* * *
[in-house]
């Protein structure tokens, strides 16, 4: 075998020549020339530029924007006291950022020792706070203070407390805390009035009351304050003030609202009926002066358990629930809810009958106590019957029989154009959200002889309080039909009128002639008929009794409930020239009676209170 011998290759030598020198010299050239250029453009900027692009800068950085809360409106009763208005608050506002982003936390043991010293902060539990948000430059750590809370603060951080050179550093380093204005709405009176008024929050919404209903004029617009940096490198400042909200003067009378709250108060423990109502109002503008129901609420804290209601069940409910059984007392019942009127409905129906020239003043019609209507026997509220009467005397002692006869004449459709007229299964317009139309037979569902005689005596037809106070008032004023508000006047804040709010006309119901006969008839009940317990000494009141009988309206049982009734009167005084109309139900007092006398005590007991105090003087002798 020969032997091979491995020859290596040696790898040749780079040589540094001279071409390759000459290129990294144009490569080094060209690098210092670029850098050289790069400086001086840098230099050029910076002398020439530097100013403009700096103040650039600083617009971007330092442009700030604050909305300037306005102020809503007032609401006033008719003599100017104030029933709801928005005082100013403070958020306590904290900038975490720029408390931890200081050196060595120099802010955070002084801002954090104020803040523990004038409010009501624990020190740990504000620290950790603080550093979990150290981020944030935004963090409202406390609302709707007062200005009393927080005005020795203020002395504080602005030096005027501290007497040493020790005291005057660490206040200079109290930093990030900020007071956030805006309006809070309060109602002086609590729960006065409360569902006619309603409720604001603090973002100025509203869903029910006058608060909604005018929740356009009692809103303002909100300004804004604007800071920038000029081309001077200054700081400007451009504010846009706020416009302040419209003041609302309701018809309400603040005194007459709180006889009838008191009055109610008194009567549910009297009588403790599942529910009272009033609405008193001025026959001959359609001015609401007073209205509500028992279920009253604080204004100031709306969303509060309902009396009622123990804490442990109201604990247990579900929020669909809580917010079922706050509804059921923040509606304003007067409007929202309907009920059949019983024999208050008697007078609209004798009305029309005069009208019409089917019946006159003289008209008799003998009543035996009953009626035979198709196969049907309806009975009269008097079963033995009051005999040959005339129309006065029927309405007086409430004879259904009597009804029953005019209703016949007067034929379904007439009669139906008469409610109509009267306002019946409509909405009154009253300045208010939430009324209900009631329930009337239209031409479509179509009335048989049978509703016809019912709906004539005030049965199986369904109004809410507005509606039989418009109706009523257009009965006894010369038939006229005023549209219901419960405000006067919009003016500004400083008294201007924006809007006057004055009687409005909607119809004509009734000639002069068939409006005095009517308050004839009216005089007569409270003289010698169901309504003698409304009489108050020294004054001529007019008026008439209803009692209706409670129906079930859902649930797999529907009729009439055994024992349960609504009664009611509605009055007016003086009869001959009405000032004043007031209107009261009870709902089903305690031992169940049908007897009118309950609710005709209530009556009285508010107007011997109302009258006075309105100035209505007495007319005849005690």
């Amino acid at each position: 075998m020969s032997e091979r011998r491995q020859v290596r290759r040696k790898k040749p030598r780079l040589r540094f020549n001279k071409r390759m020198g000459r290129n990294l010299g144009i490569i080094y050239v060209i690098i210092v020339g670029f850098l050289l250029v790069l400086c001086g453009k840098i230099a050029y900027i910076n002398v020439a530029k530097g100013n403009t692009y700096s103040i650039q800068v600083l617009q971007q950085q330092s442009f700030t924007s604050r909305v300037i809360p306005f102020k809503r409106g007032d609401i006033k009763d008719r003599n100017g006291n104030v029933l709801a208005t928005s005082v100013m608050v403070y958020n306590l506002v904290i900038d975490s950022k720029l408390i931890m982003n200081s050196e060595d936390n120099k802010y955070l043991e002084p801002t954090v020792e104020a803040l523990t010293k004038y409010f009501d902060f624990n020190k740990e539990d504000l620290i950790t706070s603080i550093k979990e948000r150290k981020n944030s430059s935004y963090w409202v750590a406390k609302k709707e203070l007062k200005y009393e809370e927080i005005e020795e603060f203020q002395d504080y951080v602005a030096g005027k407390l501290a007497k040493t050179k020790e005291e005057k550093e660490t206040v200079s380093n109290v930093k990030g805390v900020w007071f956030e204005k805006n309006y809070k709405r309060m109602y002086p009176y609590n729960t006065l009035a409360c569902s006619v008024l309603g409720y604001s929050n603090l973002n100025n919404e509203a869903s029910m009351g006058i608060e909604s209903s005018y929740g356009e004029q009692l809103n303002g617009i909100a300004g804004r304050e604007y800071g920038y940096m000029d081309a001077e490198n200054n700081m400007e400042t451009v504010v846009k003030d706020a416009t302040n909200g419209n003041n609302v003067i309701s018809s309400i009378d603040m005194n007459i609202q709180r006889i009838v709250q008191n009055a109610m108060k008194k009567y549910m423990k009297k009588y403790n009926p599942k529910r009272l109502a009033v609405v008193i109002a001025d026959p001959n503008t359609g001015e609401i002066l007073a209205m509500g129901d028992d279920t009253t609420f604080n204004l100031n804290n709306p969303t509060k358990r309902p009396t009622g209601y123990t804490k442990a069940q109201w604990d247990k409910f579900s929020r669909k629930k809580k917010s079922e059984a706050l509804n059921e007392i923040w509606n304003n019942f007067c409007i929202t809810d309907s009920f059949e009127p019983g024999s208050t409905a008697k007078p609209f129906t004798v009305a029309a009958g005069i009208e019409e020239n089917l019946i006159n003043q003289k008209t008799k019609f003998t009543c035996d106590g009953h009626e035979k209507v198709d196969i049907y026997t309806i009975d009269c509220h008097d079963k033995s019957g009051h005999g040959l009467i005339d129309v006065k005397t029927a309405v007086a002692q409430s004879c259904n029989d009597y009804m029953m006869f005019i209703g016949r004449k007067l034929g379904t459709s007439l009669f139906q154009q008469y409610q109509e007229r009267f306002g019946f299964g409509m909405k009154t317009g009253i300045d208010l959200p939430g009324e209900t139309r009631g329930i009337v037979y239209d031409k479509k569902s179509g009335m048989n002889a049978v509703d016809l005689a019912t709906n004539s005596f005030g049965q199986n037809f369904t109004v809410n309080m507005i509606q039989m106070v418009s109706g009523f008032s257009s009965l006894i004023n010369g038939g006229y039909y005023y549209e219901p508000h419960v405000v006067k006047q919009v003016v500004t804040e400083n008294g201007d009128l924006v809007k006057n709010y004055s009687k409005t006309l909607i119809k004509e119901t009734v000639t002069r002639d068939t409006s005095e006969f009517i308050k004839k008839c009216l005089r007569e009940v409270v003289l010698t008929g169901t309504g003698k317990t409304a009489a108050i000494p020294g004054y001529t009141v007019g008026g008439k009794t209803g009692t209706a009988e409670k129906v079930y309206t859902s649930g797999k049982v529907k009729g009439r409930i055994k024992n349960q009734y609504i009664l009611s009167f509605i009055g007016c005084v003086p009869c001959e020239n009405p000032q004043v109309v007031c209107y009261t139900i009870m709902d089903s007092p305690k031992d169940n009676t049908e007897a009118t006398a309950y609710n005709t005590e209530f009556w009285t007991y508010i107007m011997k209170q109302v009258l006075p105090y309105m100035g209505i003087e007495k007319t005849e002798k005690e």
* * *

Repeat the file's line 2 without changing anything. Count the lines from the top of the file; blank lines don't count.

């Protein structure tokens, strides 16, 4: 075998020549020339530029924007006291950022020792706070203070407390805390009035009351304050003030609202009926002066358990629930809810009958106590019957029989154009959200002889309080039909009128002639008929009794409930020239009676209170 011998290759030598020198010299050239250029453009900027692009800068950085809360409106009763208005608050506002982003936390043991010293902060539990948000430059750590809370603060951080050179550093380093204005709405009176008024929050919404209903004029617009940096490198400042909200003067009378709250108060423990109502109002503008129901609420804290209601069940409910059984007392019942009127409905129906020239003043019609209507026997509220009467005397002692006869004449459709007229299964317009139309037979569902005689005596037809106070008032004023508000006047804040709010006309119901006969008839009940317990000494009141009988309206049982009734009167005084109309139900007092006398005590007991105090003087002798 020969032997091979491995020859290596040696790898040749780079040589540094001279071409390759000459290129990294144009490569080094060209690098210092670029850098050289790069400086001086840098230099050029910076002398020439530097100013403009700096103040650039600083617009971007330092442009700030604050909305300037306005102020809503007032609401006033008719003599100017104030029933709801928005005082100013403070958020306590904290900038975490720029408390931890200081050196060595120099802010955070002084801002954090104020803040523990004038409010009501624990020190740990504000620290950790603080550093979990150290981020944030935004963090409202406390609302709707007062200005009393927080005005020795203020002395504080602005030096005027501290007497040493020790005291005057660490206040200079109290930093990030900020007071956030805006309006809070309060109602002086609590729960006065409360569902006619309603409720604001603090973002100025509203869903029910006058608060909604005018929740356009009692809103303002909100300004804004604007800071920038000029081309001077200054700081400007451009504010846009706020416009302040419209003041609302309701018809309400603040005194007459709180006889009838008191009055109610008194009567549910009297009588403790599942529910009272009033609405008193001025026959001959359609001015609401007073209205509500028992279920009253604080204004100031709306969303509060309902009396009622123990804490442990109201604990247990579900929020669909809580917010079922706050509804059921923040509606304003007067409007929202309907009920059949019983024999208050008697007078609209004798009305029309005069009208019409089917019946006159003289008209008799003998009543035996009953009626035979198709196969049907309806009975009269008097079963033995009051005999040959005339129309006065029927309405007086409430004879259904009597009804029953005019209703016949007067034929379904007439009669139906008469409610109509009267306002019946409509909405009154009253300045208010939430009324209900009631329930009337239209031409479509179509009335048989049978509703016809019912709906004539005030049965199986369904109004809410507005509606039989418009109706009523257009009965006894010369038939006229005023549209219901419960405000006067919009003016500004400083008294201007924006809007006057004055009687409005909607119809004509009734000639002069068939409006005095009517308050004839009216005089007569409270003289010698169901309504003698409304009489108050020294004054001529007019008026008439209803009692209706409670129906079930859902649930797999529907009729009439055994024992349960609504009664009611509605009055007016003086009869001959009405000032004043007031209107009261009870709902089903305690031992169940049908007897009118309950609710005709209530009556009285508010107007011997109302009258006075309105100035209505007495007319005849005690």